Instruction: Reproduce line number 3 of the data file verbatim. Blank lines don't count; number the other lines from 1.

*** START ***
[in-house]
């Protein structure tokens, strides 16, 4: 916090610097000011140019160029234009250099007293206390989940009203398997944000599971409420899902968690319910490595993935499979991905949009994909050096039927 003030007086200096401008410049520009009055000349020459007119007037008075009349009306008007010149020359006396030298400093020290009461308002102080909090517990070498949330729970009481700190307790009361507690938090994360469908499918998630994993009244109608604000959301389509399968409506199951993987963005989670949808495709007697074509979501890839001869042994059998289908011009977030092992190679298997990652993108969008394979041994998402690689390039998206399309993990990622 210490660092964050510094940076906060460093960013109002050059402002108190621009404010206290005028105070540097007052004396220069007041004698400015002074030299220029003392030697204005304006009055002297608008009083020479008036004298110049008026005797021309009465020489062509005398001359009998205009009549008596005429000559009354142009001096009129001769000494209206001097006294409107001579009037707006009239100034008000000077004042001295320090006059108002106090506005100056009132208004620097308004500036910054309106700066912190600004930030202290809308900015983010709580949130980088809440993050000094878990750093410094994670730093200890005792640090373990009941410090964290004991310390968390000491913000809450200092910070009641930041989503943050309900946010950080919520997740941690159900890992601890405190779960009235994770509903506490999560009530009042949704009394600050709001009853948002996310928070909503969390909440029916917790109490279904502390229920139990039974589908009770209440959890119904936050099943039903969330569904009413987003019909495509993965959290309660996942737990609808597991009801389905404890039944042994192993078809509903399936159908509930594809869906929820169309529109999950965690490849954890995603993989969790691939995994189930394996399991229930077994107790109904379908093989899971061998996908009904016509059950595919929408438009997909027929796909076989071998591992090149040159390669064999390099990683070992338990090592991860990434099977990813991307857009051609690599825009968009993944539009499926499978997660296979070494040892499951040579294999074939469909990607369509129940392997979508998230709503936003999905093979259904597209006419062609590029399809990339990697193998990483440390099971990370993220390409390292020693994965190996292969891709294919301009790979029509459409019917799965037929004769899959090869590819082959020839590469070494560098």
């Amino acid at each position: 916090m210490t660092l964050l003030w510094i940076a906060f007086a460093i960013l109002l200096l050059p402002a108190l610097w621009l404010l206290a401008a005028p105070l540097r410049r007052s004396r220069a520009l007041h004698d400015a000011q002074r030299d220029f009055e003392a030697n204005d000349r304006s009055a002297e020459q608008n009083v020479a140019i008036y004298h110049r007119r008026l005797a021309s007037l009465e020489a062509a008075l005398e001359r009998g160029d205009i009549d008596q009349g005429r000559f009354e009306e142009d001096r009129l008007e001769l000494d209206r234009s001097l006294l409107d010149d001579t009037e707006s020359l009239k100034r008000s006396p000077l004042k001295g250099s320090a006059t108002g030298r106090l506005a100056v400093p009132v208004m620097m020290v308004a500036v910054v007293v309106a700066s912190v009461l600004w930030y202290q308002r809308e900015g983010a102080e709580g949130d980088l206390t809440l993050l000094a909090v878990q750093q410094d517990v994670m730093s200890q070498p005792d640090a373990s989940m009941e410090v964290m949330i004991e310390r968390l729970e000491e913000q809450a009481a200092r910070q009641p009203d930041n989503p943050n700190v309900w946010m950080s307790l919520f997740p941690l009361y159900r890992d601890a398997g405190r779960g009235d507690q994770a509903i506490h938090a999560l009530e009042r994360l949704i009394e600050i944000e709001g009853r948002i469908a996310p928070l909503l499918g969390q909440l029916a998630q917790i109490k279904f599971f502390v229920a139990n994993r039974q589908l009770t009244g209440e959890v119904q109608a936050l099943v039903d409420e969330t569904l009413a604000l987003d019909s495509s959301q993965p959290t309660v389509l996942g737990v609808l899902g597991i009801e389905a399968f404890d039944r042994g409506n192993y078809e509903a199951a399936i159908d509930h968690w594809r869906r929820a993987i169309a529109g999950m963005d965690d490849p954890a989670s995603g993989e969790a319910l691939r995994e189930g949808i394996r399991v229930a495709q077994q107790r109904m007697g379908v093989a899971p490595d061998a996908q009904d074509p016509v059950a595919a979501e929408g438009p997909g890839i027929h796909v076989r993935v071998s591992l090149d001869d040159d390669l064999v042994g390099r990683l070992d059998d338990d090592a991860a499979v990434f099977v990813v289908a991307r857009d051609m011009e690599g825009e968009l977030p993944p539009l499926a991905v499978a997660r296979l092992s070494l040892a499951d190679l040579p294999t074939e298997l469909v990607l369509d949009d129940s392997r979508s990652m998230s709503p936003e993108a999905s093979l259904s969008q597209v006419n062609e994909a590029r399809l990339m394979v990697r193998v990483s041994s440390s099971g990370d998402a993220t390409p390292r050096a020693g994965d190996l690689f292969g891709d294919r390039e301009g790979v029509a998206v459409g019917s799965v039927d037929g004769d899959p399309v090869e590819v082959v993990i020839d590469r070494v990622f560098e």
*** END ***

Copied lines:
């Amino acid at each position: 916090m210490t660092l964050l003030w510094i940076a906060f007086a460093i960013l109002l200096l050059p402002a108190l610097w621009l404010l206290a401008a005028p105070l540097r410049r007052s004396r220069a520009l007041h004698d400015a000011q002074r030299d220029f009055e003392a030697n204005d000349r304006s009055a002297e020459q608008n009083v020479a140019i008036y004298h110049r007119r008026l005797a021309s007037l009465e020489a062509a008075l005398e001359r009998g160029d205009i009549d008596q009349g005429r000559f009354e009306e142009d001096r009129l008007e001769l000494d209206r234009s001097l006294l409107d010149d001579t009037e707006s020359l009239k100034r008000s006396p000077l004042k001295g250099s320090a006059t108002g030298r106090l506005a100056v400093p009132v208004m620097m020290v308004a500036v910054v007293v309106a700066s912190v009461l600004w930030y202290q308002r809308e900015g983010a102080e709580g949130d980088l206390t809440l993050l000094a909090v878990q750093q410094d517990v994670m730093s200890q070498p005792d640090a373990s989940m009941e410090v964290m949330i004991e310390r968390l729970e000491e913000q809450a009481a200092r910070q009641p009203d930041n989503p943050n700190v309900w946010m950080s307790l919520f997740p941690l009361y159900r890992d601890a398997g405190r779960g009235d507690q994770a509903i506490h938090a999560l009530e009042r994360l949704i009394e600050i944000e709001g009853r948002i469908a996310p928070l909503l499918g969390q909440l029916a998630q917790i109490k279904f599971f502390v229920a139990n994993r039974q589908l009770t009244g209440e959890v119904q109608a936050l099943v039903d409420e969330t569904l009413a604000l987003d019909s495509s959301q993965p959290t309660v389509l996942g737990v609808l899902g597991i009801e389905a399968f404890d039944r042994g409506n192993y078809e509903a199951a399936i159908d509930h968690w594809r869906r929820a993987i169309a529109g999950m963005d965690d490849p954890a989670s995603g993989e969790a319910l691939r995994e189930g949808i394996r399991v229930a495709q077994q107790r109904m007697g379908v093989a899971p490595d061998a996908q009904d074509p016509v059950a595919a979501e929408g438009p997909g890839i027929h796909v076989r993935v071998s591992l090149d001869d040159d390669l064999v042994g390099r990683l070992d059998d338990d090592a991860a499979v990434f099977v990813v289908a991307r857009d051609m011009e690599g825009e968009l977030p993944p539009l499926a991905v499978a997660r296979l092992s070494l040892a499951d190679l040579p294999t074939e298997l469909v990607l369509d949009d129940s392997r979508s990652m998230s709503p936003e993108a999905s093979l259904s969008q597209v006419n062609e994909a590029r399809l990339m394979v990697r193998v990483s041994s440390s099971g990370d998402a993220t390409p390292r050096a020693g994965d190996l690689f292969g891709d294919r390039e301009g790979v029509a998206v459409g019917s799965v039927d037929g004769d899959p399309v090869e590819v082959v993990i020839d590469r070494v990622f560098e």